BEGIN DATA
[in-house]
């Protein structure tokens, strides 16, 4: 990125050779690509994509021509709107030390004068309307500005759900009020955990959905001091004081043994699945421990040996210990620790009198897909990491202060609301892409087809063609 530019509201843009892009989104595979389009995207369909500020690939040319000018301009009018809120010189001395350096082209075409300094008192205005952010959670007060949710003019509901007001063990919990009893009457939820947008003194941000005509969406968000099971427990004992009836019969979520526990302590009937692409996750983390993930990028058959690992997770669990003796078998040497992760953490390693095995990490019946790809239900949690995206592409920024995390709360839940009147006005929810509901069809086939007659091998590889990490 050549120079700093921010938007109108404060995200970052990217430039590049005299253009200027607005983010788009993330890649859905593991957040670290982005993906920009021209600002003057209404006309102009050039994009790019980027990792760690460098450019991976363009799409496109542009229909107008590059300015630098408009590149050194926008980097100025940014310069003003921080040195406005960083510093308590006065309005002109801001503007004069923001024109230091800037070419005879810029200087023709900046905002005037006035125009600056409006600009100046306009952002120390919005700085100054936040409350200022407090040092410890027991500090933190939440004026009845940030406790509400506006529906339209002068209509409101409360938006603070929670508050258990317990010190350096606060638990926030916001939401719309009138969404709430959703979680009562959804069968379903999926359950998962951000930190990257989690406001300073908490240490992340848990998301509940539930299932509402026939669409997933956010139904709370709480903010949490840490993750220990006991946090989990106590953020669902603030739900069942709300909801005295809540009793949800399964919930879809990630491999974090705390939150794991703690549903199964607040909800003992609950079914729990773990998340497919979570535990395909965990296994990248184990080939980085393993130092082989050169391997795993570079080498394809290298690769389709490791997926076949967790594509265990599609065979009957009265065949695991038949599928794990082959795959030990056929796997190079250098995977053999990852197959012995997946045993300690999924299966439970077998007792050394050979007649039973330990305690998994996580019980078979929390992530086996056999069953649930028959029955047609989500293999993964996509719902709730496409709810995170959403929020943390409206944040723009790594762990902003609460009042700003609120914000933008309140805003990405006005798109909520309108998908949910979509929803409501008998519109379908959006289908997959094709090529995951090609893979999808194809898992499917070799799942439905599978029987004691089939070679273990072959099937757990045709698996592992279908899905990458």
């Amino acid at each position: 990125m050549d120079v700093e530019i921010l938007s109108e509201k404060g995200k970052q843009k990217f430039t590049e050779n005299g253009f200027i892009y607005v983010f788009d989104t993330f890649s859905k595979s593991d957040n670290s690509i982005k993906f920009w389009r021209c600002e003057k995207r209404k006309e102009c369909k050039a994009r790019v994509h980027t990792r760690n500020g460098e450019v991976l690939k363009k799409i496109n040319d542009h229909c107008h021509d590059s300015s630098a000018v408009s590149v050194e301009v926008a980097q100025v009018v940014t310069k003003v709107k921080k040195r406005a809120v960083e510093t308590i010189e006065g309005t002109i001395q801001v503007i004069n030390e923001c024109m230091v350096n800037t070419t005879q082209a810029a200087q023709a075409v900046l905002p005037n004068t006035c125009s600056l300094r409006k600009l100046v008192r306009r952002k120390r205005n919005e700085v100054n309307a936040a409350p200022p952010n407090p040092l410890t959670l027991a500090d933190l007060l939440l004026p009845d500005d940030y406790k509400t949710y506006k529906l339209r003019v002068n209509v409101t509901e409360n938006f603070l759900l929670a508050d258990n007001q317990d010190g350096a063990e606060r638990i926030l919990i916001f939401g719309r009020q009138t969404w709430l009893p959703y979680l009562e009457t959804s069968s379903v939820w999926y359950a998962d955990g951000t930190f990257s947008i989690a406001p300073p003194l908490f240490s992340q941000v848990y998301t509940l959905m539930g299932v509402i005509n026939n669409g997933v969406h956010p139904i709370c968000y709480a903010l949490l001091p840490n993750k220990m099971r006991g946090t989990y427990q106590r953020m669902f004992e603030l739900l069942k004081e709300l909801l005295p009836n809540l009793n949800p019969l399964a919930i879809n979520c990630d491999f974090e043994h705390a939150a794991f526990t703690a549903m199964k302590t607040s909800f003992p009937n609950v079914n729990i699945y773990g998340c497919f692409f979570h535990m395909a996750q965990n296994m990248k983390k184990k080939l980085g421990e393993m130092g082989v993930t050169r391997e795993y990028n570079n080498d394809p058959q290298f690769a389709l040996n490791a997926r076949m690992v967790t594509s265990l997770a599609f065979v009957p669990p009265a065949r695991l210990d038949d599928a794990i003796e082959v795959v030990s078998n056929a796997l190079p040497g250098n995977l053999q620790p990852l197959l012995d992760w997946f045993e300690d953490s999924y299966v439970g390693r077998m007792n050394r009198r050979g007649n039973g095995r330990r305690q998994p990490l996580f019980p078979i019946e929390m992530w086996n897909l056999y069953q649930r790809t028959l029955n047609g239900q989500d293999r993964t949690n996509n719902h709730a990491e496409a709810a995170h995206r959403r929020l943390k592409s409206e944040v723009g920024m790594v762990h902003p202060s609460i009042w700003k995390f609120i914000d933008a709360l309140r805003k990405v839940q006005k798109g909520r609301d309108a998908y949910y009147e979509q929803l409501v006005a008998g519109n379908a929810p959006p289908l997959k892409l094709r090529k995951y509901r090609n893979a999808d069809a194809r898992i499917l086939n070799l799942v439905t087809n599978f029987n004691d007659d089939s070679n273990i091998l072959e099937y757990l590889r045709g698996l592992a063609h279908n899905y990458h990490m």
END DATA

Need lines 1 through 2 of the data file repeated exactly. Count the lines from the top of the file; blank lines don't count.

[in-house]
């Protein structure tokens, strides 16, 4: 990125050779690509994509021509709107030390004068309307500005759900009020955990959905001091004081043994699945421990040996210990620790009198897909990491202060609301892409087809063609 530019509201843009892009989104595979389009995207369909500020690939040319000018301009009018809120010189001395350096082209075409300094008192205005952010959670007060949710003019509901007001063990919990009893009457939820947008003194941000005509969406968000099971427990004992009836019969979520526990302590009937692409996750983390993930990028058959690992997770669990003796078998040497992760953490390693095995990490019946790809239900949690995206592409920024995390709360839940009147006005929810509901069809086939007659091998590889990490 050549120079700093921010938007109108404060995200970052990217430039590049005299253009200027607005983010788009993330890649859905593991957040670290982005993906920009021209600002003057209404006309102009050039994009790019980027990792760690460098450019991976363009799409496109542009229909107008590059300015630098408009590149050194926008980097100025940014310069003003921080040195406005960083510093308590006065309005002109801001503007004069923001024109230091800037070419005879810029200087023709900046905002005037006035125009600056409006600009100046306009952002120390919005700085100054936040409350200022407090040092410890027991500090933190939440004026009845940030406790509400506006529906339209002068209509409101409360938006603070929670508050258990317990010190350096606060638990926030916001939401719309009138969404709430959703979680009562959804069968379903999926359950998962951000930190990257989690406001300073908490240490992340848990998301509940539930299932509402026939669409997933956010139904709370709480903010949490840490993750220990006991946090989990106590953020669902603030739900069942709300909801005295809540009793949800399964919930879809990630491999974090705390939150794991703690549903199964607040909800003992609950079914729990773990998340497919979570535990395909965990296994990248184990080939980085393993130092082989050169391997795993570079080498394809290298690769389709490791997926076949967790594509265990599609065979009957009265065949695991038949599928794990082959795959030990056929796997190079250098995977053999990852197959012995997946045993300690999924299966439970077998007792050394050979007649039973330990305690998994996580019980078979929390992530086996056999069953649930028959029955047609989500293999993964996509719902709730496409709810995170959403929020943390409206944040723009790594762990902003609460009042700003609120914000933008309140805003990405006005798109909520309108998908949910979509929803409501008998519109379908959006289908997959094709090529995951090609893979999808194809898992499917070799799942439905599978029987004691089939070679273990072959099937757990045709698996592992279908899905990458």